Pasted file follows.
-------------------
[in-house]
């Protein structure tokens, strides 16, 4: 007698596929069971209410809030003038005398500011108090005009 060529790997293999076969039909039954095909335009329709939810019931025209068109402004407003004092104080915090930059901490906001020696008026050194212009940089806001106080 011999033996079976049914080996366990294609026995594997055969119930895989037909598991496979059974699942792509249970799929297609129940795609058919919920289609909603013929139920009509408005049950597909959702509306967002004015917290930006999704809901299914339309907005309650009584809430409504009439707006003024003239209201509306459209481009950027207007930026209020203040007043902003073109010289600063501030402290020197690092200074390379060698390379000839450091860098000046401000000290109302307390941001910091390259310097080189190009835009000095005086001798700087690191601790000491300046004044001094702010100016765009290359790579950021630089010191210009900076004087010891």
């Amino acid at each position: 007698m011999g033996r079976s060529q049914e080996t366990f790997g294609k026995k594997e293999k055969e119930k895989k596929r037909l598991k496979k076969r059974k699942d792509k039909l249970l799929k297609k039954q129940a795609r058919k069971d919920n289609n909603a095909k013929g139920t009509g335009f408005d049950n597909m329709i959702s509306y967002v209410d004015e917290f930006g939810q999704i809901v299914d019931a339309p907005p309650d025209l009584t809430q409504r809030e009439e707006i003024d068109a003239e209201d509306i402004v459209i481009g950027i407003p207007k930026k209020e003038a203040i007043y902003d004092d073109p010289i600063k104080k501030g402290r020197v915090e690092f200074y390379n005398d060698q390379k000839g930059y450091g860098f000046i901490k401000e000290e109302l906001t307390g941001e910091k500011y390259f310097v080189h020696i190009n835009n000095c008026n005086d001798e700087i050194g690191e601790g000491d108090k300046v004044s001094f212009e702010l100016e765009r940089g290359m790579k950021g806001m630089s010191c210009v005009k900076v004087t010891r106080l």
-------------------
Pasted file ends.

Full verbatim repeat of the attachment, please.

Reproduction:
[in-house]
């Protein structure tokens, strides 16, 4: 007698596929069971209410809030003038005398500011108090005009 060529790997293999076969039909039954095909335009329709939810019931025209068109402004407003004092104080915090930059901490906001020696008026050194212009940089806001106080 011999033996079976049914080996366990294609026995594997055969119930895989037909598991496979059974699942792509249970799929297609129940795609058919919920289609909603013929139920009509408005049950597909959702509306967002004015917290930006999704809901299914339309907005309650009584809430409504009439707006003024003239209201509306459209481009950027207007930026209020203040007043902003073109010289600063501030402290020197690092200074390379060698390379000839450091860098000046401000000290109302307390941001910091390259310097080189190009835009000095005086001798700087690191601790000491300046004044001094702010100016765009290359790579950021630089010191210009900076004087010891």
């Amino acid at each position: 007698m011999g033996r079976s060529q049914e080996t366990f790997g294609k026995k594997e293999k055969e119930k895989k596929r037909l598991k496979k076969r059974k699942d792509k039909l249970l799929k297609k039954q129940a795609r058919k069971d919920n289609n909603a095909k013929g139920t009509g335009f408005d049950n597909m329709i959702s509306y967002v209410d004015e917290f930006g939810q999704i809901v299914d019931a339309p907005p309650d025209l009584t809430q409504r809030e009439e707006i003024d068109a003239e209201d509306i402004v459209i481009g950027i407003p207007k930026k209020e003038a203040i007043y902003d004092d073109p010289i600063k104080k501030g402290r020197v915090e690092f200074y390379n005398d060698q390379k000839g930059y450091g860098f000046i901490k401000e000290e109302l906001t307390g941001e910091k500011y390259f310097v080189h020696i190009n835009n000095c008026n005086d001798e700087i050194g690191e601790g000491d108090k300046v004044s001094f212009e702010l100016e765009r940089g290359m790579k950021g806001m630089s010191c210009v005009k900076v004087t010891r106080l």